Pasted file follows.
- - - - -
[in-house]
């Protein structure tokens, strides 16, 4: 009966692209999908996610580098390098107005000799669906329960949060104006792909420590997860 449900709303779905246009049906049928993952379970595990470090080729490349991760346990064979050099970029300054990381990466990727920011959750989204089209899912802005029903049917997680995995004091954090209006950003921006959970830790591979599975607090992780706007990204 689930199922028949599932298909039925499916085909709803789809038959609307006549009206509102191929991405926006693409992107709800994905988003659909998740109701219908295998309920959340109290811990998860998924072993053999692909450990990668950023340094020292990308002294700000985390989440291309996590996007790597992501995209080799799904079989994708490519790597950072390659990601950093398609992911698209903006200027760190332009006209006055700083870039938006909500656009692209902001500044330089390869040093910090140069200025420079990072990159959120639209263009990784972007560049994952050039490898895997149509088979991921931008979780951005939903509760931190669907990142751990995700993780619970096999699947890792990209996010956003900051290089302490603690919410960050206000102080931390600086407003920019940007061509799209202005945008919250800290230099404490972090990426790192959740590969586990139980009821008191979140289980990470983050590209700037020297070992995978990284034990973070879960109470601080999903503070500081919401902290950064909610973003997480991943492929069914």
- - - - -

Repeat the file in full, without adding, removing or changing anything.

[in-house]
């Protein structure tokens, strides 16, 4: 009966692209999908996610580098390098107005000799669906329960949060104006792909420590997860 449900709303779905246009049906049928993952379970595990470090080729490349991760346990064979050099970029300054990381990466990727920011959750989204089209899912802005029903049917997680995995004091954090209006950003921006959970830790591979599975607090992780706007990204 689930199922028949599932298909039925499916085909709803789809038959609307006549009206509102191929991405926006693409992107709800994905988003659909998740109701219908295998309920959340109290811990998860998924072993053999692909450990990668950023340094020292990308002294700000985390989440291309996590996007790597992501995209080799799904079989994708490519790597950072390659990601950093398609992911698209903006200027760190332009006209006055700083870039938006909500656009692209902001500044330089390869040093910090140069200025420079990072990159959120639209263009990784972007560049994952050039490898895997149509088979991921931008979780951005939903509760931190669907990142751990995700993780619970096999699947890792990209996010956003900051290089302490603690919410960050206000102080931390600086407003920019940007061509799209202005945008919250800290230099404490972090990426790192959740590969586990139980009821008191979140289980990470983050590209700037020297070992995978990284034990973070879960109470601080999903503070500081919401902290950064909610973003997480991943492929069914």